My pledge for International Coaching Week is to re-visit one of my favourite books and review it for you. Here is my second choice of book.
Book #2 – Man’s Search for Meaning is one of the most powerful books I have ever read and it has made a lasting impression on me. A small and unassuming book on first appearances, it packs a massive punch. Not only has it influenced my coaching, but also my wider mind-set in life.
Only about 150 pages long, the first two thirds of the book are the harrowing story of Viktor’s experiences in Auschwitz, Dachau and other Nazi concentration camps in the 1940s. A professor of neurology and psychotherapy, the final third of his books explains his approach to supporting people to find purpose in their future using Logotherapy.
Logotherapy is for the realm of psychotherapy rather than coaching (unless unlike me, you have a background in psychology or psychotherapy). However for my coaching, there is one key line on page 75 that stands out and informs almost every moment of my coaching practice:
“…everything can be taken from a man but one thing: the last of the human freedoms – to choose one’s attitude in any given set of circumstances, to choose one’s way.”
Several years ago I went to an evening drinks reception where John McCarthy was the guest speaker. The event was only a couple of hours long and after mingling with our drinks and canapes, we stood to listen to John’s story. The room was utterly transfixed. There was silence and stillness and when he finished speaking no one moved or clapped for a few minutes. We were all very moved, humbled and inspired. It was another definitive moment for me and John’s message was the same as Viktor Frankl’s. John was a journalist working in Lebanon when in 1986 he was captured by terrorists and kept captive until 1991. Much of that time was in solitary confinement. John spoke about the desperation and brutality and how he kept himself committed to surviving by choosing his mind set each day and a focus for his thoughts.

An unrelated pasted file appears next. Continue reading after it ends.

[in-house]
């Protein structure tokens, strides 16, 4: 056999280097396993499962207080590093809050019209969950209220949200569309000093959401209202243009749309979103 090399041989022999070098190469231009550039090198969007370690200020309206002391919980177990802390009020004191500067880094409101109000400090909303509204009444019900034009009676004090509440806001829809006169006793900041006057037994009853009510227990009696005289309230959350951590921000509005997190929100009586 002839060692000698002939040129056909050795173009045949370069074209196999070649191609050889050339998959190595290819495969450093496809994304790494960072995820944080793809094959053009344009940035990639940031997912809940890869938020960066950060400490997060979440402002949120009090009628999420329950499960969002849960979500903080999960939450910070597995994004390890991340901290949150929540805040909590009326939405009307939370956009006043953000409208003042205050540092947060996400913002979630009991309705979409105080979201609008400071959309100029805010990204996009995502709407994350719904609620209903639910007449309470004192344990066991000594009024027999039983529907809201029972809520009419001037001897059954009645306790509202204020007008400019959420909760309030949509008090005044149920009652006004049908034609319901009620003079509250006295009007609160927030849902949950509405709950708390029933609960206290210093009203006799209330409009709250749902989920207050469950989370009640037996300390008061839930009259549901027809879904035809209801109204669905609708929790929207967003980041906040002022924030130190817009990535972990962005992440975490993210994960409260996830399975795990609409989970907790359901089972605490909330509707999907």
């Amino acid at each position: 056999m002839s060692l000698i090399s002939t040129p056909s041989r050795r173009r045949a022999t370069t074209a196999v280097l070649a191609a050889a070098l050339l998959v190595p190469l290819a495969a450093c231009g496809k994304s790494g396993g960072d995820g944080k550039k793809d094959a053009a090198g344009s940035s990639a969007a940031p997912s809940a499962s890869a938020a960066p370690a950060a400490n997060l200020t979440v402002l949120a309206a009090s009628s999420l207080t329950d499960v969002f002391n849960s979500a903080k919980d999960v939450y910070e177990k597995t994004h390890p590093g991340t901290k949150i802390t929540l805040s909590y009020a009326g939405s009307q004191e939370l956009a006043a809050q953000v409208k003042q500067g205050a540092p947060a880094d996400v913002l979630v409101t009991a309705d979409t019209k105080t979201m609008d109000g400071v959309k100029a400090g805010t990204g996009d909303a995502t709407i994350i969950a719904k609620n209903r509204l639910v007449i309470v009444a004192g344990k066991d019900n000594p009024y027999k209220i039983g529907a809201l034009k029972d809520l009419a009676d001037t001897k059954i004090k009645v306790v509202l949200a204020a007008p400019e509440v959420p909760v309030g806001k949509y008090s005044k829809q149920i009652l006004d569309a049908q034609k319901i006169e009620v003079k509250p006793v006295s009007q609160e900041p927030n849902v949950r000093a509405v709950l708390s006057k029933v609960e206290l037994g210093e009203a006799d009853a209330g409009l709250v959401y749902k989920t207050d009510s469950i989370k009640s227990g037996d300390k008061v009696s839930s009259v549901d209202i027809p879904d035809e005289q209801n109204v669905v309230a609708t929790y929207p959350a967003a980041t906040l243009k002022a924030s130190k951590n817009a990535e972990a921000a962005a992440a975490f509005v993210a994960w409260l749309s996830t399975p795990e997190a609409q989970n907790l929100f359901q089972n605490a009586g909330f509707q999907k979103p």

In the early days of learning to coach, I expected clients to come along with clear goals and aspirations that they wanted to explore and develop. The reality proved to be different, with more of a focus on issues, being stuck and loss (e.g. loss of confidence, self-esteem or direction). Maybe your experience has been similar. Viktor Frank’s book has inspired me to help clients focus on what is under their control. First and foremost this is their mind-set. Who are they at their best? How do they think and behave when they are at their best? Strengths based activities can be strengthened by exploring values, beliefs, identity and purpose. There are many coaching techniques and tools to facilitate this and I am happy to share some ideas – just get in touch.
I have many clients who work in the public sector and in recent years they have experienced multiple reorganisations, redundancies and budget cuts. In addition, some are poorly managed and lack robust support. Very little might be under their control and I have discovered that by supporting them to identify their qualities and strengths and gain more control over their thinking, they find new solutions or strategies that enable them to stride forward. For some it can be transformational. A recent client who was very tearful at the start of her first coaching session, described her work situation as ‘a nightmare’. We explored her purpose and mind-set and her final words were ‘excited, brave and motivated’. Shifts like this are joyful and heart-warming and make coaching so worthwhile. It really does make a difference.
Definitely read Man’s Search for Meaning – it will have a profound impact.